I’ve not read the book Don’t Sweat The Small Stuff and It’s All Small Stuff by Richard Carlson. It’s a catchy title and I’m sure a good read. If you are looking for a solution on how to keep from chasing every chicken you see then I’m sure there is good information to be gleaned from the book. But if you are a sales manager responsible for developing your people and for driving sales growth this is awful advice.
I subscribe to the theory that the ‘Devil Is In Detail$. I purposely made the last word tiny to see if you caught the $ in the word detail$. Not that it matters but here is what I found when I ‘googled’ Wikipedia:
Origin: The idiom "God is in the detail;" has been attributed to a number of different individuals, most notably to German-born architect Ludwig Mies van der Rohe (1886–1969) by The New York Times in Mies' 1969 obituary; however, it is generally accepted not to have originated with him. The expression also appears to have been a favorite of German art historian Aby Warburg (1866–1929), though Warburg's biographer, E.M. Gombrich, is likewise uncertain if it originated with Warburg. An earlier form "Le bon Dieu est dans le détail" (the good God is in the detail) is generally attributed to Gustave Flaubert (1821–1880). Bartlett's Familiar Quotations lists the saying's author as anonymous. Google Ngram Viewer reveals that the phrase "the devil is in the details" does not appear in its digitalized collection before c. 1975. The phrase first appears in the collection digitalized by Google Books in 1965; in 1969, it is referred to as an existing proverb.
What does this have to do with you and the title of this short article? Everything. Take a look at the following Success Formula designed to help an individual sales person figure out what they need to be doing day in and day out to be successful.
This sales person is using personal income as their metric for success. Their success standard is $58,800.00. In order to do that they must perform the formula as it is expressed here starting with averaging 20 dials per week to perspective buyers. (Do NOT get hung up on ‘this is cold calling and I do not cold call. Regardless of how your leads are generated you must do something proactively to reach out to them either by phone, text, email or other methods of initial contact. For illustrative purposes I’ve used the word dials)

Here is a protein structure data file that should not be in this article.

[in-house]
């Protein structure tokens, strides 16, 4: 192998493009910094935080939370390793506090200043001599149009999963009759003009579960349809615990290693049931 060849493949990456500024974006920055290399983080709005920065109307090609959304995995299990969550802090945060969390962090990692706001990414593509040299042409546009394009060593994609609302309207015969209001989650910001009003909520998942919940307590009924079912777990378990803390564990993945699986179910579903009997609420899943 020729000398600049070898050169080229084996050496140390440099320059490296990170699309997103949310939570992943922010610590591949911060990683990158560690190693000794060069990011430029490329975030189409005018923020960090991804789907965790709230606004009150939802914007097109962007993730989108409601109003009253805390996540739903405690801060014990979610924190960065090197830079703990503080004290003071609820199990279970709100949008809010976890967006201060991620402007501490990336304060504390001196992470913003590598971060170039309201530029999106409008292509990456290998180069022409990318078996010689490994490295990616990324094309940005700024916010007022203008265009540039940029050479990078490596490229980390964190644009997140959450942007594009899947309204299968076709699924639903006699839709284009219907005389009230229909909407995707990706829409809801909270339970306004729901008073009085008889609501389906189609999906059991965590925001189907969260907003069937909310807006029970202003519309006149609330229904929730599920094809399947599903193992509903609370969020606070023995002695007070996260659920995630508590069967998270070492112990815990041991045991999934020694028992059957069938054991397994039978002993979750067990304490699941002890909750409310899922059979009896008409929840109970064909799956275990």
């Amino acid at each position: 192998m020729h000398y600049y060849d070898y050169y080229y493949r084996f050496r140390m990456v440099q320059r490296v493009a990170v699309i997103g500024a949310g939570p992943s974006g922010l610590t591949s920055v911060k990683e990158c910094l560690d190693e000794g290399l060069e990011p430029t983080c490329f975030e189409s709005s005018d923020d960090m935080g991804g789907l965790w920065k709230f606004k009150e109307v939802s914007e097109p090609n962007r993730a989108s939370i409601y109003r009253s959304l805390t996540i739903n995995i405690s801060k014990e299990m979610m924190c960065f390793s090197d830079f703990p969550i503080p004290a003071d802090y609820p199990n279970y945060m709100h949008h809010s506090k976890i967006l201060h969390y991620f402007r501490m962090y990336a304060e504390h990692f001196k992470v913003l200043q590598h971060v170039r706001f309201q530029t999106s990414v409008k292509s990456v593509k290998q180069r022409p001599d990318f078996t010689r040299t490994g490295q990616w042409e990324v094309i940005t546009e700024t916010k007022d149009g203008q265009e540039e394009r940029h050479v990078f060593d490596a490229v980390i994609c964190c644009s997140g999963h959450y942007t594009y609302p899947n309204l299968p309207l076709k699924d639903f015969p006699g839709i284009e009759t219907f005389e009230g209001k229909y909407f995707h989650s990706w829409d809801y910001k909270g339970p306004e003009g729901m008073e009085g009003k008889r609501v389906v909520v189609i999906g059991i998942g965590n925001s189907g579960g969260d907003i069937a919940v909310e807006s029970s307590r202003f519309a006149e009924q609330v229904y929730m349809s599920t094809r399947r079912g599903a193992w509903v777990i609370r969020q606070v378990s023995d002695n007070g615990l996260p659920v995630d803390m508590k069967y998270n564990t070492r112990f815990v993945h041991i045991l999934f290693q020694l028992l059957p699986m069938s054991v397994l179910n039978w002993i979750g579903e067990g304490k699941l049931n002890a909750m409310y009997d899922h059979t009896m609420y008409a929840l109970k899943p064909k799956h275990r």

Here are the details: The data tells us that this sales person must have a certain level of effort – the 20 dials a week (average) and a level of effectiveness – the conversion ratio from one step to the next. What I am demonstrating is what happens if instead of performing to plan in effort and effectiveness this sales person is off of target by just 1%. As you can see that in each individual step a drop in performance of just 1% has a negative cumulative impact of 7%. So what?
It may not appear to be much but here are a couple of things to think about.
- Suppose the number was 10 x greater and now the miss was over $30,000.00 instead of $3,000.00
- Suppose you had a team of 10 producers and 7 of them missed the mark by $30,000.00 in personal income. Their commission payout is 33%. That means each individual is missing a sales goal of $100,000.00 and you have 7 people missing the mark. Where is the $700,000.00 of sales going to come from?
- Suppose the miss on effort is 5% and the miss on average size account is 5% and the miss on submissions to approvals (for those of you that have a product that requires underwriting or approval) is off 10% but all the other conversion ratios are met at 100%.
Look at that impact! This is the scenario that is more likely to happen. We know this because we have evaluated dozens of sales organizations and the company we use to evaluate sales organizations has evaluated literally thousands of sales organizations and one finding that always jumps out from the findings is that less than 10% of the sales people evaluated are using a consistent sales process. FYI we work with mostly successful companies that are trying to figure out how to be more successful, how to eliminate the variability in performance or how to maximize potential of the sales team. We don't commonly work with sales teams that are broken so don't mis-interrpret this as something that only applies to companies that are failing to grow sales!
It is a staggering percentage that is less than 10% of all sales people across all industry segments use an effective sales process. How can this be given the billions of dollars spent on sales training and sales enablement tools like SalesForce.com? It happens for several reasons but the one I’m talking about today is: Sweat the small stuff. IT MATTERS
Additional resources – Free Download – Success Formula
Grade your sales process – Free Sales Process Grader
How good is my sales team? – Free Sales Achievement Grader
If you could use some help now – text me at 513 226 3913, subject help sales process, your name.